I don’t believe many of us from the baby boomer generation really loved a life of constantly disruptive and painful change, but to survive and thrive we had to adapt fast, especially to rapidly changing and evolving technologies.  Can’t we just get back to the peace and love movement of the 1960 era of hippies and Woodstock?  Nobody could even find us! There is no rest for the weary even now as the 3rd decade of the 21st Century is just around the corner.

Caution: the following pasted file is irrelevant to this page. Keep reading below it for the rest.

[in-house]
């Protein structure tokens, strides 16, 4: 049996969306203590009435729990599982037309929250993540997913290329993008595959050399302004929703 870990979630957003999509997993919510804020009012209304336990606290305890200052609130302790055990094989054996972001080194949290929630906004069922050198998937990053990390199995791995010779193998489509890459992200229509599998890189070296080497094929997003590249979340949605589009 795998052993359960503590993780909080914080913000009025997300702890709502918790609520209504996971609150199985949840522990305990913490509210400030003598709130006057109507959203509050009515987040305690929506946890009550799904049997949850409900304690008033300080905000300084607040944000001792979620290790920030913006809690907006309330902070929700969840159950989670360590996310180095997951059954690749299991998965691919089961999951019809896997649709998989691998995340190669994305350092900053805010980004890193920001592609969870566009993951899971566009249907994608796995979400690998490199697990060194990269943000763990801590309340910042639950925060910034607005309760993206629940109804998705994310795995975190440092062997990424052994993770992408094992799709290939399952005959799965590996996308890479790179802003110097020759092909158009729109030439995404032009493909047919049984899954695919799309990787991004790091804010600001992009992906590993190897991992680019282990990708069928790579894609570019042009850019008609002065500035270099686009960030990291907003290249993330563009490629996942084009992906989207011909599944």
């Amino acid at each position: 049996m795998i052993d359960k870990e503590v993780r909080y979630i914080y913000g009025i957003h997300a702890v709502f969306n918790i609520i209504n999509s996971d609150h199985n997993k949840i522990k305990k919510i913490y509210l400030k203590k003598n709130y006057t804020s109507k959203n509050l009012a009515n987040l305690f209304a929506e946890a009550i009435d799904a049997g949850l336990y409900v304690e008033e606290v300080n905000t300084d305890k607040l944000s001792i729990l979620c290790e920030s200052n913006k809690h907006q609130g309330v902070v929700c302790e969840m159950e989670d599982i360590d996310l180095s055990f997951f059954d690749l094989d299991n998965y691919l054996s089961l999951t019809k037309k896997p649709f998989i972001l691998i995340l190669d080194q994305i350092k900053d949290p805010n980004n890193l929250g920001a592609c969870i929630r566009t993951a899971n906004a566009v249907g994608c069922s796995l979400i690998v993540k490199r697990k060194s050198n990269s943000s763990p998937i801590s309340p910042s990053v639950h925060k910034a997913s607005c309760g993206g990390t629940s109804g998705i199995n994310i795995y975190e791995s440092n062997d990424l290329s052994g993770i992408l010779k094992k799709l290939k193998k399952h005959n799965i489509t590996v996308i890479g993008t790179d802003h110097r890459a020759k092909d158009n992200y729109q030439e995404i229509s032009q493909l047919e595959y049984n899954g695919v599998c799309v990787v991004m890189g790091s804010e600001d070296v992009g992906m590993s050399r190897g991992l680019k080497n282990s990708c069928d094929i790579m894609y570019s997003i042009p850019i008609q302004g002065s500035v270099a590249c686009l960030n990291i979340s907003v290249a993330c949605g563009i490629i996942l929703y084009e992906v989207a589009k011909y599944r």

I love technology, but hate how it forces humanity to change too quickly for our own good.  My very soul rejects the idea that we are at a point now where practicing mindfulness and grounding is mandatory to get through each hour of the day.  We are asked to “build Rome in a day” every day of the week, even on Sunday during worship services.  Everybody wants something, or wants us to do something.  Being hyper-vigilant is no longer considered an unstable emotional behavior.  Hyper-arousal behaviors have evolved to a 21st Century asset in managing effectively the chaos of every day living and work life.  Our technology devices help us live in chaos and stay focused, but we lose it when we have to sit in a meeting and have a thoughtful conversation.  Thinking about what happened yesterday and being fearful of falling off a cliff in the future is contrary to living in the moment.  We thrive in the modern world by learning as quickly as possible how to fix the mistakes of the past and anticipate the moving targets of the future.  Wow!  We are forced to adapt and become super nimble to navigate successfully our daily life on the planet.